• The Turkish Government had sought the return of the Boğazköy Sphinx uniquely by resorting to inter-governmental negotiation. In this sense, it filed a formal restitution request with the ICPRCP in 1987. Created in 1978, this permanent body is entrusted with the task of assisting UNESCO Member States in dealing with cases falling outside the framework of existing conventions, such as the disputes concerning historical cases of cultural objects lost as a result of colonial occupation. Although not endowed with jurisdictional powers, the ICPRCP may offer a framework for bilateral negotiations. The preference for negotiation derives from the belief that each claim is unique and can only be dealt with extra-judicially on a case-by-case basis.
  • However, during negotiations the Turkish Government insisted that the statue be returned by threatening Germany with the disruption of existing scientific projects. This led a German archaeologist to say that excavations “had fallen victim to the ministry’s ‘extortionate demands’ over the [Boğazköy] sphinx”.[4] Therefore, it can be argued that it was the adoption of this aggressive strategy that convinced the German Ministry to return the Sphinx.

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III. Legal Issues

Ownership

  • The restitution claim of the “Boğazköy Sphinx” involved little legal questions. This is due to the fact that, although the origin of the statue was uncontested, many documents as to its provenance had been lost during the Second World War. Accordingly, neither of the parties could prove actual ownership, that is, whether the Sphinx was part of a partage agreement,[5] or whether it was transferred to Germany only temporarily for restoration and cataloguing purposes.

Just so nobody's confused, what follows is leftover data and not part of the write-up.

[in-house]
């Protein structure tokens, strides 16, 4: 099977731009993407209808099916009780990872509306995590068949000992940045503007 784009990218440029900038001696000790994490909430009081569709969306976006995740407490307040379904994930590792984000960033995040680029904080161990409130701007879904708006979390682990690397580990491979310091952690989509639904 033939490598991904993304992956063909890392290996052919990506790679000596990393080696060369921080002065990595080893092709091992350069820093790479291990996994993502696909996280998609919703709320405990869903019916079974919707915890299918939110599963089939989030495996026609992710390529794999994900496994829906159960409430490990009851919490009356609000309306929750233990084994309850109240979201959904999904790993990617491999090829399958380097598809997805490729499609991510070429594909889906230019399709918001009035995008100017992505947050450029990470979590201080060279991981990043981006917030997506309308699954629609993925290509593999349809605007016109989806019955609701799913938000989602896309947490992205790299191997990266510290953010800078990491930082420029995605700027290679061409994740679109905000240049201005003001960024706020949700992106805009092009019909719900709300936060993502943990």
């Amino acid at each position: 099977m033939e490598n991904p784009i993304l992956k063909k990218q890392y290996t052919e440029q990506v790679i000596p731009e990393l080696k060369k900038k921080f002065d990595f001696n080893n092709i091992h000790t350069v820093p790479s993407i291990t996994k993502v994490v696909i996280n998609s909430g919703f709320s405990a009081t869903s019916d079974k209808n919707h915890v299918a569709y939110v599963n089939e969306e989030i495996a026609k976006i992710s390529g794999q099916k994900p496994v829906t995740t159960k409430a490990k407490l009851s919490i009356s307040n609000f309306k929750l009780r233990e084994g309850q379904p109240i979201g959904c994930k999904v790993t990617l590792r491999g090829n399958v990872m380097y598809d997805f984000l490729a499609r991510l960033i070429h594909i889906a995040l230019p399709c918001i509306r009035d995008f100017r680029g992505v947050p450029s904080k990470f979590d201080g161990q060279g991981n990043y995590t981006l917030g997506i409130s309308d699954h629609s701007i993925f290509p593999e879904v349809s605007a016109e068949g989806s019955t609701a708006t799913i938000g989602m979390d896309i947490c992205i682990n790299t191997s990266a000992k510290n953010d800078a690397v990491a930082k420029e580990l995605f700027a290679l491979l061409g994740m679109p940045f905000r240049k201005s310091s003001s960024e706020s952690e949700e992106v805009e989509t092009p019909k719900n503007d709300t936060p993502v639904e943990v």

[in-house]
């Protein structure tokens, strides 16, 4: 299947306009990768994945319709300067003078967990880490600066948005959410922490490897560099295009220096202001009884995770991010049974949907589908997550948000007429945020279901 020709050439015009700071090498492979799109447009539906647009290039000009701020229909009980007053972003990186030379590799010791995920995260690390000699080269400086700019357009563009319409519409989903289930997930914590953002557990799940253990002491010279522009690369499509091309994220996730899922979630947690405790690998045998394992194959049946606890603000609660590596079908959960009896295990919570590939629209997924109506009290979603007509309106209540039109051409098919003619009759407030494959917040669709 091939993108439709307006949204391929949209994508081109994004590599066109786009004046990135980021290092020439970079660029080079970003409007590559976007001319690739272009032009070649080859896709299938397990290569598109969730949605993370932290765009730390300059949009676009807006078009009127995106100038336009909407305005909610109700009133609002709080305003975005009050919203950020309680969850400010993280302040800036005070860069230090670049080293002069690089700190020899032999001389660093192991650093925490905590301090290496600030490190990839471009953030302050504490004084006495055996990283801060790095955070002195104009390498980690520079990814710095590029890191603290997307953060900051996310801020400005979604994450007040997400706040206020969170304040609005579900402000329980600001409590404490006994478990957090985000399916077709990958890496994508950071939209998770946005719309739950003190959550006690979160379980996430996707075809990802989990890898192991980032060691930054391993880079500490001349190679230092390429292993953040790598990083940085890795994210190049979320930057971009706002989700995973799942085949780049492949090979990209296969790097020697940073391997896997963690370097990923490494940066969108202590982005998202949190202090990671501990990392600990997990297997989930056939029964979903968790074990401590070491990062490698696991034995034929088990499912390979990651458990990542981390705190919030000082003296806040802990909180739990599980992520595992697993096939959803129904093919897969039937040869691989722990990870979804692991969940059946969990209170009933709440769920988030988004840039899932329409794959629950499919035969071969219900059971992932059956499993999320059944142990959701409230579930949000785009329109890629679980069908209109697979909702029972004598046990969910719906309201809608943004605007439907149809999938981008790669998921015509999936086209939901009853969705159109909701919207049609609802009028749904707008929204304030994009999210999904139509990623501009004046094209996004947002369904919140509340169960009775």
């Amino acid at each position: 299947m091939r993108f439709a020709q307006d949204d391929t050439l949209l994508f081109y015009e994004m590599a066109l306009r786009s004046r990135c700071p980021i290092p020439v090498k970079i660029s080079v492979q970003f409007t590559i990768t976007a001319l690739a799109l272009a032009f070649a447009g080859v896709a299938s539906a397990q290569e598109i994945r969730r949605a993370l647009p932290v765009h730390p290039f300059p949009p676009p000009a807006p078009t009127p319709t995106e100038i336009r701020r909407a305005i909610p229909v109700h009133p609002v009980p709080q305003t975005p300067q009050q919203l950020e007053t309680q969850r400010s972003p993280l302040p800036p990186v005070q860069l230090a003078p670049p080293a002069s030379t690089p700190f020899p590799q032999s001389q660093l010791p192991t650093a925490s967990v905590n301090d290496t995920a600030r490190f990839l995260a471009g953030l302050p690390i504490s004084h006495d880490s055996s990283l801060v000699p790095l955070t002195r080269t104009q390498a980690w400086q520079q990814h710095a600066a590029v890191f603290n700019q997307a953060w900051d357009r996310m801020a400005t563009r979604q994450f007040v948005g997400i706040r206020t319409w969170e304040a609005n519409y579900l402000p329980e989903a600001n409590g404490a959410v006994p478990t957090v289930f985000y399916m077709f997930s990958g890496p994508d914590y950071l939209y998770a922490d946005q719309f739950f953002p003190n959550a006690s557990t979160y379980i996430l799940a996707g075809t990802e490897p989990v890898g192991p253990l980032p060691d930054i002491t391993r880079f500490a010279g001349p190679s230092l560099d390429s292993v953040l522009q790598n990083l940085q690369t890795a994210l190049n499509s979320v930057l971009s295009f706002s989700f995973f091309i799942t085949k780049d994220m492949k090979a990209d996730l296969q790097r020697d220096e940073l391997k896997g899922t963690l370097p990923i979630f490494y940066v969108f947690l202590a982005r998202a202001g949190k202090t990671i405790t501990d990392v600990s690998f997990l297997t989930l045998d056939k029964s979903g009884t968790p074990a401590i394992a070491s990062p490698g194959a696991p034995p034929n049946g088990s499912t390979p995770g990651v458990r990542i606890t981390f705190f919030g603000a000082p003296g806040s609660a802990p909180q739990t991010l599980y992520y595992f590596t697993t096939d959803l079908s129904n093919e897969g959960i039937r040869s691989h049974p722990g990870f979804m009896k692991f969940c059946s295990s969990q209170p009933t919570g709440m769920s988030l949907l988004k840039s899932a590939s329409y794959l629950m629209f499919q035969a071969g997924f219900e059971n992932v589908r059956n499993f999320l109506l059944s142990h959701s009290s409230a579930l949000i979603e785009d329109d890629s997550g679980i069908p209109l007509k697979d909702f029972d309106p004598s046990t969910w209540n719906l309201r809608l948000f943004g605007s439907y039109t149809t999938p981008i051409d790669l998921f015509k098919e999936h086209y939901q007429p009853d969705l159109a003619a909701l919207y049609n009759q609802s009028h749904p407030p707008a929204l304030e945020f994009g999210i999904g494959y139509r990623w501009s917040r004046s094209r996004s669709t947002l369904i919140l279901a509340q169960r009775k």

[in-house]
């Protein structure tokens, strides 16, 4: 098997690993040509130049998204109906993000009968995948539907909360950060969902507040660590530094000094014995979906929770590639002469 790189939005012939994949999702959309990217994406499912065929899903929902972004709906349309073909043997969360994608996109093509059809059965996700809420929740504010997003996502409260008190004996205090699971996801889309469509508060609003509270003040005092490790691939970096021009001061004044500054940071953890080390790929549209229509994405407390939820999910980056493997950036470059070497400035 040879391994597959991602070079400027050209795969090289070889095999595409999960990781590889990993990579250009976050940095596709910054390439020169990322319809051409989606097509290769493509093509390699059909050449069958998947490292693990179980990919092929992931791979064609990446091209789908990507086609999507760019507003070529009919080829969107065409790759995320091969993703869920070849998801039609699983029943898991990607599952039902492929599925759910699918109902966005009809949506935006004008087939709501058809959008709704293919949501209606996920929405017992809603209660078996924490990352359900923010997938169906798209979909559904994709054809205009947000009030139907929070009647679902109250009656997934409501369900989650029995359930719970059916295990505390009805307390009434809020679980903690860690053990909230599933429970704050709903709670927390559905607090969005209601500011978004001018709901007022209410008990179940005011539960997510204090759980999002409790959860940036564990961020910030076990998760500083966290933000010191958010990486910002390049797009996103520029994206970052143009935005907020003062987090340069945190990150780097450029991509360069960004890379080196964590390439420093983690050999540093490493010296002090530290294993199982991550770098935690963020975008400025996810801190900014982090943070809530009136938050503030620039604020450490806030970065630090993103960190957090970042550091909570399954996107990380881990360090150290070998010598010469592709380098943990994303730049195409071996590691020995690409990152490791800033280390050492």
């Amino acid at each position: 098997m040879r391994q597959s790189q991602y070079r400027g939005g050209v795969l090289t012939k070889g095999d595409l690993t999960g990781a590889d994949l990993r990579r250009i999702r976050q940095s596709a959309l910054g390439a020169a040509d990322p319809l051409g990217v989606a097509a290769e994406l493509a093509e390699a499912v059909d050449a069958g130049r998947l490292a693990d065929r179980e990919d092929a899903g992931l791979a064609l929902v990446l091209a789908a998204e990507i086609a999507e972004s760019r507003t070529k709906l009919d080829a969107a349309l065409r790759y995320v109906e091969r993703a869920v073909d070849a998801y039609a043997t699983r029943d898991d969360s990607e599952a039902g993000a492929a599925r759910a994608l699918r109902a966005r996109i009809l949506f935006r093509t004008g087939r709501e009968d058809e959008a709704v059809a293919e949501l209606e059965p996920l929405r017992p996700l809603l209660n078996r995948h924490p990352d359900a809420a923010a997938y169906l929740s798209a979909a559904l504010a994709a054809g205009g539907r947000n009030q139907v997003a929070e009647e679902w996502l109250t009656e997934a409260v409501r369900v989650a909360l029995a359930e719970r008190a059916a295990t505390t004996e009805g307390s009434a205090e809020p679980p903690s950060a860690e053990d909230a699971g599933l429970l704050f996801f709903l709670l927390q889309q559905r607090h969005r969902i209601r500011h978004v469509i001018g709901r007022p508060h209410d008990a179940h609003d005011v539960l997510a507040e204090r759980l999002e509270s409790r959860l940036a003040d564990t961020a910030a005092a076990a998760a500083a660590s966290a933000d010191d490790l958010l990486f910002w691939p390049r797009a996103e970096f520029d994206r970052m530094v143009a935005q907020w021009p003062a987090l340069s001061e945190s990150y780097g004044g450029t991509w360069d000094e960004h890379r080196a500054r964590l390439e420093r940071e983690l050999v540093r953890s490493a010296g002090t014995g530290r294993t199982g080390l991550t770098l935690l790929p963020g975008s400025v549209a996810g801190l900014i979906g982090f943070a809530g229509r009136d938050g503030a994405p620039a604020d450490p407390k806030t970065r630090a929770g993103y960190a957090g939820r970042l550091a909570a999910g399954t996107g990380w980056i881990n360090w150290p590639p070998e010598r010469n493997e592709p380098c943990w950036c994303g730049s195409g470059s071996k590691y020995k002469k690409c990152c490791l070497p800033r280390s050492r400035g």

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IV. Adopted Solutions

Cultural cooperation – Unconditional restitution

  • The agreement concluded in May 2011 by Germany and Turkey is similar to the accords with which other States have settled disputes over cultural objects. It provided that the “Boğazköy Sphinx” had to be brought back to Turkey. In particular, the agreement established that the statue would arrive in Turkey before 28 November 2011. This date is relevant for Turkey as it corresponds to the 25th anniversary of the inscription of Boğazköy as “Hattusha the Hittite Capital” on the List of the 1972 World Heritage Convention. Moreover, the agreement comprised a package of bilateral cooperation between the two States in the museum sector and on archaeological projects.[6] Instead, the earlier proposals to use replicas were rejected: “Germany proposed keeping the original Sphinx and having a replica made to give to Turkey. Turkey proposed the return of the Sphinx to Turkey and giving a replica to Germany. Neither proposal was accepted. The truth is that [...] only the original [work of art] has the aura or magic”.[7]
  • On the other hand, the agreement under consideration is dissimilar from most inter-States accords in that the German Government purposely avoided the use of the terms return or restitution. The agreement, in fact, simply provided that “the statue will be handed over to Turkey as a voluntary gesture of friendship”.[8] The reason is that the German State did not want use terms that could entail that the statue had been wrongfully removed and that, accordingly, it bore the legal responsibility to return it.[9]